To make ends meet these days I've joined the ranks of Ozzie, South African and Eastern European supply teachers who prop up our beleaguered British school system. Acting work is thin on the ground and finding a publisher for my memoir Human Angel is proving more of a challenge than I had anticipated. So in late January, bleary eyed and still only partially dressed, I take the early morning call from the supply teaching agency.
'Hi babe. Could you go down to a school in Poplar, East London today?' says one of the agents.
I anticipate the hour long commute from Wood Green in North London. The jam-packed tube carriages and the DLR train full of bankers making their way to the investment banks in Canary Wharf. But when the agent names the actual primary school, I take a sharp intake of breath; memories come flooding back. And not all of them good. Nearly fifteen years ago I was on a permanent contract there teaching a class of challenging nine and ten year olds. But it's not the idea of teaching the kids that turns my stomach.
After a few months teaching at this school back in 2002, it soon became apparent that some of the children were using the word 'gay' in a derogatory way. My way of addressing their ignorance was to purchase a copy of Jenny Lives with Martin and Eric, by Danish author Suanne Böshe. The story describes a few days in the life of a five-year-old named Jenny, her father Martin, and his boyfriend Eric who lives with them. (Those that remember The Inner London Education Authority (ILEA) may be familiar with the title.) The book, along with several others, stood in pride of place on my desk for the children to read if they so chose to.
Not long after I had displayed the book in my class, I was promptly escorted by the Deputy Head to the Head Teacher's office. I was, at the time, in the middle of teaching a Maths lesson. This was clearly a matter of great urgency.
I was stunned as the Head, who I took to be liberal and open-minded, sat behind her desk, clearly agitated, and accused me of pushing the gay right's agenda.
'I'm a divorced woman,' she said at one point, waving a copy of Jenny Lives With Martin and Eric in my face. 'Do I go shoving that information down everyone's throat?' Her own throat was notably mottled pink with indignation and rage.
I explained my reasons behind having the book in my classroom but they fell on deaf ears. Looking back I should have probably contacted my teacher union. Hindsight is a wonderful thing. But despite it being the twenty first century, this event happened in an era before Stonewall founded their Education For All campaign to tackle homophobic bullying in schools. And Section 28, which forbade the 'teaching in any maintained school of the acceptability of homosexuality,' had not yet been repealed.
Despite being strapped for cash, I refuse to accept the day's work that is offered by the supply teaching agency. It's only been a few days since Donald Trump, having been inaugurated as president of the United States, deleted the LGBT page from the White House website, along with pages on civil rights and climate change. Try as I might I couldn't help but draw a parallel between the confiscation of the book I had introduced to my class back in 2002 and the disappearance of that government website.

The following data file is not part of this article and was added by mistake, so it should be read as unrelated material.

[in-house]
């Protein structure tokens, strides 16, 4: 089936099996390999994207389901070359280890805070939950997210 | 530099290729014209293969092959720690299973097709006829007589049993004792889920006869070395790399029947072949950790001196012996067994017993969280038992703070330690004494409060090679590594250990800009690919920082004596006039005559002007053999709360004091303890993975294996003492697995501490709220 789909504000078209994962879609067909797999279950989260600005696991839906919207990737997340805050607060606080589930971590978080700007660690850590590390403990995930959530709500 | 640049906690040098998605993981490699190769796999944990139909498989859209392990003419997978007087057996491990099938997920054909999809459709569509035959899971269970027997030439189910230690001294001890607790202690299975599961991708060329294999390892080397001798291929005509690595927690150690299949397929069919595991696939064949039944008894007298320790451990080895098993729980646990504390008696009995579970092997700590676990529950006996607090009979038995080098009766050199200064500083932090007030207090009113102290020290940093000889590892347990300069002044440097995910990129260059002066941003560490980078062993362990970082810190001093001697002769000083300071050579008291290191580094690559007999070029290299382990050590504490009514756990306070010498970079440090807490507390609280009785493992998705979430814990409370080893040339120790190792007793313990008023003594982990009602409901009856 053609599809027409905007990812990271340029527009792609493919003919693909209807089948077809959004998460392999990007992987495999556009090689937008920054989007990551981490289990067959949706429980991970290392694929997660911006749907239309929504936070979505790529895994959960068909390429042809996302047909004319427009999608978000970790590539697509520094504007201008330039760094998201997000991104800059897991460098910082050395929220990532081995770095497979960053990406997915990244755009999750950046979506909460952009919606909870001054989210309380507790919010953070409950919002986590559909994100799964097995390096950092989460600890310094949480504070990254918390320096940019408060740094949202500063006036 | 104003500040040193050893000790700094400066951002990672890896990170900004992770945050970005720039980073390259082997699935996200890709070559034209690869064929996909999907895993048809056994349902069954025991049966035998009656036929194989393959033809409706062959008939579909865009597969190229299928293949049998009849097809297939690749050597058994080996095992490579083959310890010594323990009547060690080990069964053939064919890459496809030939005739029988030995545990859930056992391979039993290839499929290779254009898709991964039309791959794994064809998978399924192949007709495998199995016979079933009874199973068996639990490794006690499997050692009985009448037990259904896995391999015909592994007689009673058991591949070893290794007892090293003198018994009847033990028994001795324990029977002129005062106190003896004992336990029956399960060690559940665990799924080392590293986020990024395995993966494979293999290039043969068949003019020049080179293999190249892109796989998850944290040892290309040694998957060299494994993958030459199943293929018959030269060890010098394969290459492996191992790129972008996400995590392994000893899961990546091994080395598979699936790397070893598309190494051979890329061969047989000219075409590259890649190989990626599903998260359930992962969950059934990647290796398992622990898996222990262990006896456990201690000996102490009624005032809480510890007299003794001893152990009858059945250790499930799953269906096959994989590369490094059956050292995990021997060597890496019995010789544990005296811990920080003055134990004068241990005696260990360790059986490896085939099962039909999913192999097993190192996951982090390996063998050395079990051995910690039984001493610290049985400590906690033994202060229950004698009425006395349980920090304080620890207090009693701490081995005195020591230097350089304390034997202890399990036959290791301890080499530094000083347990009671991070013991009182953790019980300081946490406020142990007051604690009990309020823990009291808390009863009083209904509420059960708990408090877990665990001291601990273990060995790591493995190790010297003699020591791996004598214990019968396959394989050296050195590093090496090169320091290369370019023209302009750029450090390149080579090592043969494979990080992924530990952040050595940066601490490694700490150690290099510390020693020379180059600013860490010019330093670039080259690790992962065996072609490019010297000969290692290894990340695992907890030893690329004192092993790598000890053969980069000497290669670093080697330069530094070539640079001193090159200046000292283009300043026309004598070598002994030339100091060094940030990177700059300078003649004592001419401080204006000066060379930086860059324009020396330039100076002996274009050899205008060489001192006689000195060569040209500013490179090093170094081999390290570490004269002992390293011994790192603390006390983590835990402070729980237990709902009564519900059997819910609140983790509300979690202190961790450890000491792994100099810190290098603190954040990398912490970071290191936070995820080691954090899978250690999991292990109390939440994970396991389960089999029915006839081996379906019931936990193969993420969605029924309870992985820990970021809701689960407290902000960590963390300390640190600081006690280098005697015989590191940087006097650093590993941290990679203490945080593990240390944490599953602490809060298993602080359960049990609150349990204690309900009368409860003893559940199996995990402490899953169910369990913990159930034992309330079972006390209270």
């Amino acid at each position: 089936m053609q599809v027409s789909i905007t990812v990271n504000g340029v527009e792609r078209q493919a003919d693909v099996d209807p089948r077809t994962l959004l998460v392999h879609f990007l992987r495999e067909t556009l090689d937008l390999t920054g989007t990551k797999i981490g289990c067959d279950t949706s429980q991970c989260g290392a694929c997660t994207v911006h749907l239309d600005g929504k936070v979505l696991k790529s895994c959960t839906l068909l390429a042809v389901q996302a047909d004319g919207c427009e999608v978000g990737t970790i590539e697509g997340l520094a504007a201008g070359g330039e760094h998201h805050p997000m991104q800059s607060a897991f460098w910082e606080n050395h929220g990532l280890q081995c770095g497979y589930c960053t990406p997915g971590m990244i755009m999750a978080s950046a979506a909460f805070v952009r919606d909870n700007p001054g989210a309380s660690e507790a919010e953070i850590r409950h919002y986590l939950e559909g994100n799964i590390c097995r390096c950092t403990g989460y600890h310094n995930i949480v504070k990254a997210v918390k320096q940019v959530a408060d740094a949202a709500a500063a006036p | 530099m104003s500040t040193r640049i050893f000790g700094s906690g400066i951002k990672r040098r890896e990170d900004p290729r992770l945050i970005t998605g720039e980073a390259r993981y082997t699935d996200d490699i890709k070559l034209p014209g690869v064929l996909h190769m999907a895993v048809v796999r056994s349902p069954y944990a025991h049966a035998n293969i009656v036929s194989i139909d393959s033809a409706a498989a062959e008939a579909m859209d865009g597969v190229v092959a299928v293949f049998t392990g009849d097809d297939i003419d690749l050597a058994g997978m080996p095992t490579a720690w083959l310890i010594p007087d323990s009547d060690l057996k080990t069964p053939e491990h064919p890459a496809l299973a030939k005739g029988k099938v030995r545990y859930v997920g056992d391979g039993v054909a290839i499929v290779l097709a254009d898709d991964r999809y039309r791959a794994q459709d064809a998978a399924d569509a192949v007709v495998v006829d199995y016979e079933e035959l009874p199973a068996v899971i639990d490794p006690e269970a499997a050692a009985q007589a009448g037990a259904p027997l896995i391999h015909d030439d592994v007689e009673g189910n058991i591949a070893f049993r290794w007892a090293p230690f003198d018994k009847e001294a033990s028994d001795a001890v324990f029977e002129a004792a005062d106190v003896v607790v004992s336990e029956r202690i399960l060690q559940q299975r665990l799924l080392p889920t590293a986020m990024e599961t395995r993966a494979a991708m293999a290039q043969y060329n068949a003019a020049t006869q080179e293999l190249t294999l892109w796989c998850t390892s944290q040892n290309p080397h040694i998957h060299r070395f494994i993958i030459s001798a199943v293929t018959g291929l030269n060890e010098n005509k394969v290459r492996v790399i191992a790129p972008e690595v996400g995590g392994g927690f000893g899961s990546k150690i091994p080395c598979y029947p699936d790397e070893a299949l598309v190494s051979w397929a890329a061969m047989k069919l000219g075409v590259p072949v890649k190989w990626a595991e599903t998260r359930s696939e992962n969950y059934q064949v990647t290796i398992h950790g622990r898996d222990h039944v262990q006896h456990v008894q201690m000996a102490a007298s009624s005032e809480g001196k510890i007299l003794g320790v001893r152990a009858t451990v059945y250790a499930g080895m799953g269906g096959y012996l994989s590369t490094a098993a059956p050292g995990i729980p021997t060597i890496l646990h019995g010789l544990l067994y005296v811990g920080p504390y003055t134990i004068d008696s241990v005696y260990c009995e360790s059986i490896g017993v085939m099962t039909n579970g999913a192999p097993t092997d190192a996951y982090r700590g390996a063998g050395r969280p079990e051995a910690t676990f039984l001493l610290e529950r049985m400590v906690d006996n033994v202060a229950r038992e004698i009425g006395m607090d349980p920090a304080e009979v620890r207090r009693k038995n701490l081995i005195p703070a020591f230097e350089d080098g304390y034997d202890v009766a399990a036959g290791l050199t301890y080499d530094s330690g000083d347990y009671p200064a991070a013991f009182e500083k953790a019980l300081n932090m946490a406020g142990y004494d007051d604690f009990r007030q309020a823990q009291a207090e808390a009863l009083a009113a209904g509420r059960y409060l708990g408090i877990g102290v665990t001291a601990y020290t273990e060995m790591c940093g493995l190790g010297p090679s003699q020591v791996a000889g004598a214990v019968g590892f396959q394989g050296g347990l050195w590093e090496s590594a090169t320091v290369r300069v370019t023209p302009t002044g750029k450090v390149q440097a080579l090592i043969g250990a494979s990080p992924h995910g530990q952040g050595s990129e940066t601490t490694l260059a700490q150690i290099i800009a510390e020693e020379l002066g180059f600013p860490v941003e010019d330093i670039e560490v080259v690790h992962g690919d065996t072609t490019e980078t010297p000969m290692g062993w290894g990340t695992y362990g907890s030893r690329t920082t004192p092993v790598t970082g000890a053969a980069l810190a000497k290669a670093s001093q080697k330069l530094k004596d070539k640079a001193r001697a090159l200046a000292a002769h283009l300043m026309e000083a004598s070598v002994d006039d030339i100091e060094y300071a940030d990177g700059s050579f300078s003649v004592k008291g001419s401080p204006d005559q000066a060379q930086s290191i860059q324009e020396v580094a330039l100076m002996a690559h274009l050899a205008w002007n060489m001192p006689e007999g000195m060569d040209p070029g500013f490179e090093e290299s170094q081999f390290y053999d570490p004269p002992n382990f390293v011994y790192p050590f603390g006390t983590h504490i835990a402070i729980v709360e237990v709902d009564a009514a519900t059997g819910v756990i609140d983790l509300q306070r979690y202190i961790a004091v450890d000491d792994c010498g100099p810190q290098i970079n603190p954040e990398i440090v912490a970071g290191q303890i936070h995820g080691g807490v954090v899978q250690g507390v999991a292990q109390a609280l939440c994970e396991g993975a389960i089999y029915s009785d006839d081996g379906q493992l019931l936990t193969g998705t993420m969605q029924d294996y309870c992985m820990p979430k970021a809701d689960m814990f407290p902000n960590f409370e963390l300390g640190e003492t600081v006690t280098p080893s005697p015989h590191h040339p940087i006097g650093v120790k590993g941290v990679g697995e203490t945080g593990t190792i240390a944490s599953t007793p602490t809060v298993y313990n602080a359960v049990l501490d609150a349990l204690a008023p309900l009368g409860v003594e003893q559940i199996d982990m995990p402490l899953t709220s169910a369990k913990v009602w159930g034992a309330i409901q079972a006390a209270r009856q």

It is apparent that the erosion of human rights is now potentially part of a dangerous and volatile new world order. Here in the United Kingdom we may feel immune to some of the more overt forms of homophobia, misogyny and racism that are currently manifesting on the other side of the pond. But it wasn't long ago that several overtly homophobic candidates stood for the election of the leadership of the Conservative Party. Remember the likes of Andrea Leadson? Or Work and Pensions Secretary Stephen Crab, who, it was discovered, had links to a 'gay cure' organisation, Christian Action Research and Education (CARE).
My point is that we can't take recent progress in civil rights, and that includes LGBT rights, for granted. Neither can we accept a creeping normalisation regarding the erosion of these rights. The women's marches across the globe last Saturday were testament to what can happen when we actively resist inequality and bigotry.
As we approach LGBT history month and also prepare to mark the 50th anniversary of the first LGBT rights legislation - the partial decriminalisation of gay sex - we need to ensure in schools that we build on the work Stonewall has achieved with its highly successful campaign against homophobic bullying. The Labour leader Jeremy Corbyn's idea of embedding LGBT history to the National Curriculum is also a step in the right direction but this needs backing from everyone who shares a progressive vision of education. But as for the way sex and relationship education in schools is currently taught - there is clearly massive room for improvement. Perhaps Justine Greenling, Secretary of State for Education, who announced she was gay on last year's Gay Pride march in London, in conjunction with liberal minded educators and parents, can be part of the change that is so desperately needed in this area of the curriculum.
Children generally have no problem accepting people who identify as LGBT. It's homophobic adults who have a problem with it. In my first year of primary school teaching, I came out to a Year 6 class in Haringey. After ten minutes it was no longer news that Sir was gay. But in that particular school the backing of the Head teacher made all the difference. As for my book, Jenny Lives with Martin and Eric, what happened to it, I hear you ask; I'm still waiting for it to be returned...